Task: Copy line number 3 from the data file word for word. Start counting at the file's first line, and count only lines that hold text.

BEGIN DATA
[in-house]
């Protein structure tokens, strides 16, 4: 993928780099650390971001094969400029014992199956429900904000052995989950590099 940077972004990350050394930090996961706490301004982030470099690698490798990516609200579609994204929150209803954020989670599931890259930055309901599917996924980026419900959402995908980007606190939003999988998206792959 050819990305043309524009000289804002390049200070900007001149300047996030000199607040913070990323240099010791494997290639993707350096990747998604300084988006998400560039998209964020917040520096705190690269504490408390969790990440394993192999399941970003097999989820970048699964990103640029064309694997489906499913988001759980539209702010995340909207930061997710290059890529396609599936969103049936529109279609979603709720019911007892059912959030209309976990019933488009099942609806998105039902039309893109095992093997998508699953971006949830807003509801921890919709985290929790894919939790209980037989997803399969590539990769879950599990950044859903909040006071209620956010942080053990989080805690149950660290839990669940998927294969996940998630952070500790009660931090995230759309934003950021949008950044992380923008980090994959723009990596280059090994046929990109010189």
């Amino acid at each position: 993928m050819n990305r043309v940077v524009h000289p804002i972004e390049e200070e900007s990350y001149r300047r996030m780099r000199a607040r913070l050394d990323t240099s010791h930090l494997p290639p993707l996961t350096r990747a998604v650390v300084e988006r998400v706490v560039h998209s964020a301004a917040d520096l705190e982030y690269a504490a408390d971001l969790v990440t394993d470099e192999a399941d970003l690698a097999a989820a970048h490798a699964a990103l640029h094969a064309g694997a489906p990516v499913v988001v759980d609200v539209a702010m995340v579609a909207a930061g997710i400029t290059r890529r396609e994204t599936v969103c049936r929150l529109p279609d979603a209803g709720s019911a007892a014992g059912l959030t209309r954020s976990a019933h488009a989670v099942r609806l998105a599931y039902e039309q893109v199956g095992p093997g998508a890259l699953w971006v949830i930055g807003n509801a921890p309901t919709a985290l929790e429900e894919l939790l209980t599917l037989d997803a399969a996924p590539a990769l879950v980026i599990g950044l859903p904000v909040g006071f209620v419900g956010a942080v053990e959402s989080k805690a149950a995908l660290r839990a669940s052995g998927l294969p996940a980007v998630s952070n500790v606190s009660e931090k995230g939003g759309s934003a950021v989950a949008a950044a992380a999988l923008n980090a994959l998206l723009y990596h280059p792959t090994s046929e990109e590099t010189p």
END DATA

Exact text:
């Amino acid at each position: 993928m050819n990305r043309v940077v524009h000289p804002i972004e390049e200070e900007s990350y001149r300047r996030m780099r000199a607040r913070l050394d990323t240099s010791h930090l494997p290639p993707l996961t350096r990747a998604v650390v300084e988006r998400v706490v560039h998209s964020a301004a917040d520096l705190e982030y690269a504490a408390d971001l969790v990440t394993d470099e192999a399941d970003l690698a097999a989820a970048h490798a699964a990103l640029h094969a064309g694997a489906p990516v499913v988001v759980d609200v539209a702010m995340v579609a909207a930061g997710i400029t290059r890529r396609e994204t599936v969103c049936r929150l529109p279609d979603a209803g709720s019911a007892a014992g059912l959030t209309r954020s976990a019933h488009a989670v099942r609806l998105a599931y039902e039309q893109v199956g095992p093997g998508a890259l699953w971006v949830i930055g807003n509801a921890p309901t919709a985290l929790e429900e894919l939790l209980t599917l037989d997803a399969a996924p590539a990769l879950v980026i599990g950044l859903p904000v909040g006071f209620v419900g956010a942080v053990e959402s989080k805690a149950a995908l660290r839990a669940s052995g998927l294969p996940a980007v998630s952070n500790v606190s009660e931090k995230g939003g759309s934003a950021v989950a949008a950044a992380a999988l923008n980090a994959l998206l723009y990596h280059p792959t090994s046929e990109e590099t010189p």